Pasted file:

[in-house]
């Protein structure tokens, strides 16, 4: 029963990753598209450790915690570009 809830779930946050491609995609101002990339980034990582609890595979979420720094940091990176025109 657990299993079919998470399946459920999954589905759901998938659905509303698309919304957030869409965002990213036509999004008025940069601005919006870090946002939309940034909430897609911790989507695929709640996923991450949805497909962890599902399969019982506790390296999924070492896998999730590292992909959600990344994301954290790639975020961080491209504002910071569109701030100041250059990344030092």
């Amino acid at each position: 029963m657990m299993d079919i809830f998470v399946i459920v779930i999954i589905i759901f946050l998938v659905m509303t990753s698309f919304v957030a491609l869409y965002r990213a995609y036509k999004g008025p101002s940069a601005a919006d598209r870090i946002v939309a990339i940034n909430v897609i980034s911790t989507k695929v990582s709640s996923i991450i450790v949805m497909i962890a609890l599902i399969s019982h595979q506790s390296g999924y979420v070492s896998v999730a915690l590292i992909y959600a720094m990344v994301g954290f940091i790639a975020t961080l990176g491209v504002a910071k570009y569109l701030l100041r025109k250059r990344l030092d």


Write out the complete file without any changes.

[in-house]
């Protein structure tokens, strides 16, 4: 029963990753598209450790915690570009 809830779930946050491609995609101002990339980034990582609890595979979420720094940091990176025109 657990299993079919998470399946459920999954589905759901998938659905509303698309919304957030869409965002990213036509999004008025940069601005919006870090946002939309940034909430897609911790989507695929709640996923991450949805497909962890599902399969019982506790390296999924070492896998999730590292992909959600990344994301954290790639975020961080491209504002910071569109701030100041250059990344030092």
């Amino acid at each position: 029963m657990m299993d079919i809830f998470v399946i459920v779930i999954i589905i759901f946050l998938v659905m509303t990753s698309f919304v957030a491609l869409y965002r990213a995609y036509k999004g008025p101002s940069a601005a919006d598209r870090i946002v939309a990339i940034n909430v897609i980034s911790t989507k695929v990582s709640s996923i991450i450790v949805m497909i962890a609890l599902i399969s019982h595979q506790s390296g999924y979420v070492s896998v999730a915690l590292i992909y959600a720094m990344v994301g954290f940091i790639a975020t961080l990176g491209v504002a910071k570009y569109l701030l100041r025109k250059r990344l030092d």